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    Economic Concerns Shaping How Consumers Shop, Cook, and Dine: FMI Report

    Families are eating their main meal at restaurants only 1.2 times per week, down from 1.3 in 2007 and 1.5 in 2006.

    Higher fuel and food costs and other economic pressures are having a pervasive impact on how consumers shop, cook, and dine, according to the Food Marketing Institute (FMI) "U.S. Grocery Shopper Trends 2008" report, released yesterday at the FMI Show in Las Vegas.

    Economic concerns are compelling Americans to cook at home more and eat less often at restaurants (71 percent), the report finds. In fact, families eat their main meal at restaurants only 1.2 times per week, down from 1.3 in 2007 and 1.5 in 2006.

    Not surprisingly, consumers are buying fewer luxury foods (67 percent) but more store-brand items (60 percent) and eating more leftovers (58 percent). The high cost of fuel is contributing to the decline in the number of shopping trips -- below two per week for the second straight year at, 1.9.

    When deciding where to shop, 37 percent of consumers cite "low prices" as the overriding factor -- up from 31 percent in 2007 and well ahead of the second most often cited factor (convenient location at 13 percent).

    "Food retailers can turn these economic challenges into benefits for consumers and the industry," said FMI president and c.e.o. Tim Hammonds in a statement. "As people eat out less often, we can help revive the great American home family meal tradition. This presents retailers an opportunity to win back a share of the mealtime market long owned by restaurants, and it provides American families important health, economic, and social benefits."

    Consumers equate eating at home with eating healthier, the FMI report finds. As many as 91 percent say they eat healthier when dining at home. This number includes 39 percent who believe home-cooked food is "much healthier."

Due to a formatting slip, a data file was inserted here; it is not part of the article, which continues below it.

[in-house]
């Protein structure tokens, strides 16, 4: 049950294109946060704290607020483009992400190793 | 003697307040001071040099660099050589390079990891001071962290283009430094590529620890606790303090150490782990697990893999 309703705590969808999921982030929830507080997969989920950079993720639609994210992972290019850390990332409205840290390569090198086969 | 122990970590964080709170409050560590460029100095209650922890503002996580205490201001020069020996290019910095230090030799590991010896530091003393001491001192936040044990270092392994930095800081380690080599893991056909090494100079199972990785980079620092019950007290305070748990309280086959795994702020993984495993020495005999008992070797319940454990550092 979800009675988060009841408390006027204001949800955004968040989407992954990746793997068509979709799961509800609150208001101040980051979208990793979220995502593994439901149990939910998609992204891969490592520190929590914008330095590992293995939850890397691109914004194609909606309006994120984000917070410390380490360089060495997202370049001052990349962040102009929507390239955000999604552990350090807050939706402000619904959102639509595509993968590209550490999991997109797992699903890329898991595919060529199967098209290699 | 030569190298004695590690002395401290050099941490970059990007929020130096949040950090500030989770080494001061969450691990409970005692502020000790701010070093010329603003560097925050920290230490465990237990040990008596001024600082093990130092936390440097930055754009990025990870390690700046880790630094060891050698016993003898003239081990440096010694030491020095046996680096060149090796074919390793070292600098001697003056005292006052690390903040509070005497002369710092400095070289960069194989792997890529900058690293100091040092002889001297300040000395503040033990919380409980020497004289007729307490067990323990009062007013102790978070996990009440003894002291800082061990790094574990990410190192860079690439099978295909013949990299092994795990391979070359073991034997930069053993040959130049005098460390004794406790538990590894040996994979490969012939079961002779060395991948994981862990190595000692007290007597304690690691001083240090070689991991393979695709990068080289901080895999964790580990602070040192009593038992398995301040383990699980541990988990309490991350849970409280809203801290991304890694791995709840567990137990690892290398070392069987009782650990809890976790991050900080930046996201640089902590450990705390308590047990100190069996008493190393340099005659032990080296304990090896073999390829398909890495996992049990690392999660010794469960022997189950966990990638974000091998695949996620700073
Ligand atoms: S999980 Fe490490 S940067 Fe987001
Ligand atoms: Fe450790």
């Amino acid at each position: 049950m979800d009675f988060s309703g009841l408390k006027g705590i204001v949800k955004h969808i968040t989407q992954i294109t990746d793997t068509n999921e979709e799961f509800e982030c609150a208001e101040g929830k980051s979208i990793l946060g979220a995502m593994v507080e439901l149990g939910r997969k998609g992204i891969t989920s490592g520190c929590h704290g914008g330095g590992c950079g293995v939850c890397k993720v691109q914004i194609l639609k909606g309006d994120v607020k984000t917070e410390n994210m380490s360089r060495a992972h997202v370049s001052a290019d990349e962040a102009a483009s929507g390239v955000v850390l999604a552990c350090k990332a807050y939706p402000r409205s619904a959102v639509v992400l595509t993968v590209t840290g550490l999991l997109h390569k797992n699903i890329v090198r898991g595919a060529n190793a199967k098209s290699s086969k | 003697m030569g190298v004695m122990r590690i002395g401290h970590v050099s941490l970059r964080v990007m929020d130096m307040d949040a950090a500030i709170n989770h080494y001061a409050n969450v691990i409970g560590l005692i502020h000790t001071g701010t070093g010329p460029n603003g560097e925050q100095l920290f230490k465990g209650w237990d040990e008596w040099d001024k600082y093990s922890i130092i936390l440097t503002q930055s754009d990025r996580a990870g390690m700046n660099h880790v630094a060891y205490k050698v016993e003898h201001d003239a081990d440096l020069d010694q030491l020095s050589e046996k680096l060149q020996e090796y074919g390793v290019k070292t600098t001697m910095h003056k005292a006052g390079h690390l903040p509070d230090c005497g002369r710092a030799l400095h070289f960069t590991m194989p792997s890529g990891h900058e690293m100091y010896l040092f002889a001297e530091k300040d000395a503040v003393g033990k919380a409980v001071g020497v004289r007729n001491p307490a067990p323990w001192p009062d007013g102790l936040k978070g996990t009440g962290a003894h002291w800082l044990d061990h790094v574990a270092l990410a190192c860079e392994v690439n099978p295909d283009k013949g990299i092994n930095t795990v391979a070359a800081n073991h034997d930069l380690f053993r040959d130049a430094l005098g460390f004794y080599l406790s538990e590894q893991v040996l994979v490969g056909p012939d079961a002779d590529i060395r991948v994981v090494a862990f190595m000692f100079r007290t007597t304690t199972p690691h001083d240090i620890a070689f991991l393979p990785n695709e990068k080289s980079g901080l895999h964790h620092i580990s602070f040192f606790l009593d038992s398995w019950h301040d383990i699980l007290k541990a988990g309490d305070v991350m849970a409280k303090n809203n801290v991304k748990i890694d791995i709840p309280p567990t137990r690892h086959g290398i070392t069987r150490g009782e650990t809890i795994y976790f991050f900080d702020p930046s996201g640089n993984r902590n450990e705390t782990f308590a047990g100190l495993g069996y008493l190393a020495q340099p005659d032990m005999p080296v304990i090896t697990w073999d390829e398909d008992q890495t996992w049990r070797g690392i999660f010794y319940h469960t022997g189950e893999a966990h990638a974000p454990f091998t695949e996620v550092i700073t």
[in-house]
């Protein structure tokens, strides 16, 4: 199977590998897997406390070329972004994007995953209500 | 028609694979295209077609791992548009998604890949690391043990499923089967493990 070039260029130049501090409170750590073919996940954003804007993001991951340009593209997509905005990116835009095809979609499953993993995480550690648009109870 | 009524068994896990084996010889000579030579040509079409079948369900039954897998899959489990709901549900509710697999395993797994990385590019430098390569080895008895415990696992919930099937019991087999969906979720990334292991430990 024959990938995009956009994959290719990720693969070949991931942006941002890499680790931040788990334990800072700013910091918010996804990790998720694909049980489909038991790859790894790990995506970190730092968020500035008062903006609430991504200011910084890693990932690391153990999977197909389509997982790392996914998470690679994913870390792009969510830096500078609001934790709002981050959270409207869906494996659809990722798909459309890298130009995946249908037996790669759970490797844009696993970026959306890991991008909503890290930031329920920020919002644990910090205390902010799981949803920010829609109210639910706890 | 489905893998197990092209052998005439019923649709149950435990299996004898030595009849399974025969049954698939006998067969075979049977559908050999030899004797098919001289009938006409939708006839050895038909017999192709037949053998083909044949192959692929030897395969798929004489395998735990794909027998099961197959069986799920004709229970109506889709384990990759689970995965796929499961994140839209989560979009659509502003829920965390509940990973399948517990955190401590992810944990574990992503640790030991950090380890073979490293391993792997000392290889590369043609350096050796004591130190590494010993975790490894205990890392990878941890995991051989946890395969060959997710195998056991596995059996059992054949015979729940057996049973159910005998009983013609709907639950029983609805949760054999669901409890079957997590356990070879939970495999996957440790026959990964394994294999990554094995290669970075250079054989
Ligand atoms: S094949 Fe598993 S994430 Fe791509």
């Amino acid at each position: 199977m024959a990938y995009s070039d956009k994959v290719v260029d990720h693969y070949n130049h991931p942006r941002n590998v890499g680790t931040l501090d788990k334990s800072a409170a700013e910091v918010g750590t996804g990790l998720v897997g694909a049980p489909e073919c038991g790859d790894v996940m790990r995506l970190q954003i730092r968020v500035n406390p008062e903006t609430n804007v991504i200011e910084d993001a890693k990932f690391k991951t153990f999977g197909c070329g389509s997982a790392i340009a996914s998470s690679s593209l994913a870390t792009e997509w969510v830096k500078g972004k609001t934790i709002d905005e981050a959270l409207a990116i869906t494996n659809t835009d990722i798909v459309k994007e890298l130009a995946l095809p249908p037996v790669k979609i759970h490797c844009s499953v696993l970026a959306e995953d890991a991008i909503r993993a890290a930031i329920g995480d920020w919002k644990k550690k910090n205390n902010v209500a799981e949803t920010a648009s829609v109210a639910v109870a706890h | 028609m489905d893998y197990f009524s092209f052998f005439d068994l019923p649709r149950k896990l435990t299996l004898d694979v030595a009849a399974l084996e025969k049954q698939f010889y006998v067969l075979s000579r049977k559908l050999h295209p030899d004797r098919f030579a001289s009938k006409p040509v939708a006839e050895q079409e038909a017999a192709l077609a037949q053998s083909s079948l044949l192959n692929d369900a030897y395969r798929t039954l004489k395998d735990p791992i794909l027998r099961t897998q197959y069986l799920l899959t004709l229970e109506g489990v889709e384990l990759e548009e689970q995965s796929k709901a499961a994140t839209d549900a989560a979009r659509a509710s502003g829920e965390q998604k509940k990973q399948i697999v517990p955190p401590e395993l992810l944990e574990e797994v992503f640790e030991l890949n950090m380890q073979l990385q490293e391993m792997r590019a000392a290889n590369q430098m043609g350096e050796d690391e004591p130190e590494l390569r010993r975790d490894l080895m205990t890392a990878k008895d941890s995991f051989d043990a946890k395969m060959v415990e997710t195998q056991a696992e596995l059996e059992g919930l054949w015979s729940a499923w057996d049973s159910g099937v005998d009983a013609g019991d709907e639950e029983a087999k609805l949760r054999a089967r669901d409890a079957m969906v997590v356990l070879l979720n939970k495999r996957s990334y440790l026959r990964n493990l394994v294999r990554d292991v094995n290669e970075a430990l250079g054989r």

The report also found that consumer confidence in the safety of food bought at supermarkets rebounded to 81 percent, from the 18-year low of 66 percent last year. Their confidence is fragile, however: Only 11 percent are "completely confident," down from 15 percent in 2007, and 70 percent are "somewhat confident." Consumer confidence in the safety of restaurant food increased to 65 percent, from 43 percent in 2007.

    Nutrition is very much on the minds of shoppers, with 41 percent "very concerned" about the nutritional content of the foods they eat, and 47 percent "somewhat concerned." At the same time, many continue to fall short in acting on these anxieties: 62 percent of consumers believe their diets could be healthier, including 12 percent who describe the room for improvement as "a lot."

    The shoppers most likely to say their diet needs significant improvement include:

    -- Baby boomers (68 percent), especially men (75 percent).

    -- Shoppers earning $75,000-$100,000 (70 percent).

    -- Consumers age 25-39 (69 percent).

    -- Parents with older children (69 percent).

    Supermarkets are responding to consumer health needs with products and services. For example, 82 percent of stores now feature natural or organic foods, up from 80 percent last year and 72 percent in 2006. In fact, nearly 60 percent of food retailers feature store-brand organic foods, according to FMI's "The Food Retailing Industry Speaks 2008" report. Health clinics are now featured in 9 percent of stores, and 5 percent have a dietitian on hand to provide consumers nutritional guidance.

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